Following my last two posts on women in mathematics and the internet, I was challenged to turn my crystal ball sideways and look at it again. I have talked about what I oppose (comments on the arXiv). I have talked about initiatives that are successful but labour-intensive and difficult to pull off (research conferences for women). Are these the only choices we have? Must the internet disadvantage women in math?
The fact is, the positive impact of the internet on my own career would be hard to overestimate. I had long-distance collaborations by email that kept me going when I was isolated at my institutions of employment. I made new mathematical contacts over the internet. I do not need the departmental coffee room to keep track of research developments or professional opportunities. I get my news from blogs, social media postings and online discussions.
It might be too much to claim that, without the internet, my isolation would have killed my research career. Remote communication existed long before computers, even if it was less efficient. It is also possible that, in other circumstances, I might have made different career choices. Yet, the particular career I did have was largely shaped by the internet, and, given that women are especially likely to be isolated within their institutions, it should be safe enough to say that my experience was not unique. It is easy to overlook this kind of impact when it’s all around us, uncontroversial and taken for granted. Still, it’s there, a vital lifeline to those of us who might otherwise have been left stranded with no way back in.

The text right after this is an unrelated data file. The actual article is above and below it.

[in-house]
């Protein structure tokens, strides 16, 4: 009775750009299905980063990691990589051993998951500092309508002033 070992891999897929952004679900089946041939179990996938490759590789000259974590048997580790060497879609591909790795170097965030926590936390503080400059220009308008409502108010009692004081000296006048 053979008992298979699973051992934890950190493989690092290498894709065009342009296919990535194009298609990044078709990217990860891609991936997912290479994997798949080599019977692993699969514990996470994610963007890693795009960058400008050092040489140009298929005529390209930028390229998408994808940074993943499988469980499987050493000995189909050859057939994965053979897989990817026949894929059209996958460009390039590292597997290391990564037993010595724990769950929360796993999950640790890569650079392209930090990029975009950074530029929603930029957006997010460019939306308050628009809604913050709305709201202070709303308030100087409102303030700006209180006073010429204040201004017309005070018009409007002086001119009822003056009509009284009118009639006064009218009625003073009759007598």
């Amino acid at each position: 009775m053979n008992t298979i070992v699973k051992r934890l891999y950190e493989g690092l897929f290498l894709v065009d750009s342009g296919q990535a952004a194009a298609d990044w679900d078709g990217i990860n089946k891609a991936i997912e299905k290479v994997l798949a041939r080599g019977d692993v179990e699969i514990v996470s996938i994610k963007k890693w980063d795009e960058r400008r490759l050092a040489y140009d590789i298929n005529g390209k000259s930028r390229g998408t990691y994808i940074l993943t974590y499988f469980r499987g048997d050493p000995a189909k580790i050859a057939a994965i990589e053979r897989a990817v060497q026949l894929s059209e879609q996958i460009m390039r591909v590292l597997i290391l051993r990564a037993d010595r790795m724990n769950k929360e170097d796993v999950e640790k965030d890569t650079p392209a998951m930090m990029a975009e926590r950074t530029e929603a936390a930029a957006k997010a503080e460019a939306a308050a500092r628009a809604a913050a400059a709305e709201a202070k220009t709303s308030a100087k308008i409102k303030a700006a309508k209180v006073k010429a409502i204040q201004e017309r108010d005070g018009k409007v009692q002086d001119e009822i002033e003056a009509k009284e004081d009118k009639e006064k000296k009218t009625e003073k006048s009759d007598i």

We should not forget career advice. Perhaps you’re negotiating a job offer. Articles and blog posts can tell you about the process: the timeline, the framing and manner of speech, the range of what might be expected. You can ask about your specific case in a trusted discussion forum. But when I first went on the market, I did not even know that one was supposed to negotiate at all. Somehow, I’m still here. I’m not always sure how that even happened. The withholding of information has always been a means of control, and the internet is the best antidote to it that we have.
We can, and should, go much further. In recent years, I have been making a conscious effort to avoid those environments that I consider suboptimal for me, and to spend more time instead in feminist spaces, many of them online, with people who share deeper ties with me than mere geography and profession. As my commitment and involvement there increased, as I learned and grew in these spaces, as I began to pay more attention to how they were optimized for growth and learning, I found that this also affected the ways I approach mathematics and especially mathematical collaborations. I found the advantage that has been missing from my mathematical career all along.